“Orthodoxy’s approach is to interpret Scripture within the framework of Holy Tradition. While Orthodoxy is receptive towards modern biblical scholarship, it holds the Ecumenical Councils and the patristic consensus to be normative over modern biblical scholarship.”

    This claim, on the face of it, is plausible and attractive. Using the guidance of the 7 councils and respected church fathers, interpretation of Scripture is given an greater degree of objectivity, which counter balances the multitude of interpretations given to us by various forms of critical scholarship. Therefore, we can expect more unity in interpretation and, crucially, more confidence in our conclusions.

    However, this assumes that the 7 councils and respected church fathers are interpreted in a uniform fashion. It assumes that a patristic consensus is possible in practice and not just as a principle – which appears to be a contested question among Orthodox theologians.

    The same questions about critical scholarship arise when interpreting the history of the church. And I’ve heard it said that there are similarities between what the Reformers did to church history to what modern biblical scholarship has done to the Bible. Whether that is true or not, the same types of methodological questions need to be asked.

    Thanks,

    PDS

    1. PDS,

      Welcome to the OrthodoxBridge!

      The conciliar method and the patristic consensus that I proposed as a hermeneutical method were not meant to be understood as an academic method to be used in seminaries but as life in the Church. So when you wrote about interpreting the Councils and the Church Fathers in a “uniform fashion” I suspect you had in mind a method deployed in a modern academic setting where abstract reasoning is the dominant method. The critical church historiography you mentioned is very much like the critical biblical studies rooted in the Enlightenment Project. Many valuable insights have emerged from this method but some are not quite compatible with the historic Christian Faith. For this reason the secular university is a more suitable venue for such research than an ideologically committed institution like the theological seminary.

      If you haven’t done so, I suggest you read George Lindbeck’s The Nature of Doctrine in which he compared the experiential-expressive method of doing theology against the cultural-linguistic method. What I gained from Lindbeck is the understanding that theology (doctrine and ritual) is a communal property shared by its members. There are certain in built constraints on the Church as a faith community that sets it apart from the modern university which emerged from the European Enlightenment. I think much of Protestantism’s recent problems stemmed from the belief that objective reason can lead to a better understanding of Scripture and that “objective” and “scientific” research into Scripture (church history and other disciplines) can take place in the seminary just as in academia. Having relinquished Tradition as the normative framework Protestantism laid the groundwork for the Enlightenment by turning theology and biblical studies into a contested terrain where various parties could challenge each other by means of evidence and logic where the superior hypothesis wins out much as in modern science.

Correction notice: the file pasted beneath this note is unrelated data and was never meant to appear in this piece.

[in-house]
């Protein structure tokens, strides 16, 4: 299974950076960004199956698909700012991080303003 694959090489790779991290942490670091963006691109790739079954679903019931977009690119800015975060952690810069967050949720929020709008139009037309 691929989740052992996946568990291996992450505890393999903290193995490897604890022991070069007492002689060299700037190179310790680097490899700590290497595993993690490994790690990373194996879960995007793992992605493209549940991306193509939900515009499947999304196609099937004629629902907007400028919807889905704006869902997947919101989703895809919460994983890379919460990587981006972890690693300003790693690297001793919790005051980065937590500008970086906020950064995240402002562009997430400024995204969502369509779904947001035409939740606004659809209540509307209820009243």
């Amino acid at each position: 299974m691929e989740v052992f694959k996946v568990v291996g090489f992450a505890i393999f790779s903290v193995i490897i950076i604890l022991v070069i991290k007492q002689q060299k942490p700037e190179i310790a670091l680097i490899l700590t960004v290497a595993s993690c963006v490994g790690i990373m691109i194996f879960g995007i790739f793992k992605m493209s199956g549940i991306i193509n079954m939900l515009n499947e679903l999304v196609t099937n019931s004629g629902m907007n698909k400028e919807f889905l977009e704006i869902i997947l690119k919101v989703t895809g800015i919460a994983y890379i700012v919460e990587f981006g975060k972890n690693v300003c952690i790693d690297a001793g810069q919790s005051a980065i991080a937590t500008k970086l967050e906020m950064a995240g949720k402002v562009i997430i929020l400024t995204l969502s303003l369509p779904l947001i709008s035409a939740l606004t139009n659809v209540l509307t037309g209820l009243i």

In conclusion, the modern scientific method applied to Scripture or to church history, while fruitful and offering much insights, is based on a method quite different from that of the early Church. Keeping the differences between the two is important for allowing Christian theology to grow and benefit from the findings of recent critical scholarship in Scripture and church history.

      Robert

      1. Very interesting points. I might also argue that other areas of study (not just theology) suffer when they are “academicized” too strongly. The divide between the “experiential-expressive” and “cultural-linguistic method” would seem to apply in, for example, mathematics as well.

        Many great mathematicians, including Benoit Mandelbrot, have struggled in school because the way in which the subject was taught was too rigorous and abstract (very much post-Enlightement), whereas Mandelbrot’s approach to doing things was more experiential and intuitive. He wasn’t Orthodox (or even Christian) but he did have a love of all things medieval and pre-modern, and he frequently pointed out that fractal and fractal-like designs feature commonly in the art of pre-modern cultures, but they disappeared under the influence of the Enlightenment (and to a lesser extent, the ancient Greek rationalism that the Enlightenment revived). Partly it was because fractals, because they are infinitely complex, make reductionists and those who tend toward reductionism very uncomfortable. They were stigmatized as “pathological” by those who wanted their mathematics to be “well-behaved”.

        Science didn’t originate in the Enlightenment; there were many advances in science and technology during the medieval era and in Byzantium, too. Many of them even took place within monasteries (think Bede, Alcuin, John of Damascus, etc.). But there wasn’t the kind of stifling academic rigorism that characterizes the modern university. There are many people (myself included) who have backgrounds in science, and who love studying it but have had hard times in classes or in the workplace because of the way it’s done. There’ve been many times I’ve wished I could have been born in an earlier era. I’m sure I’m not the only one who has felt that way on occasion.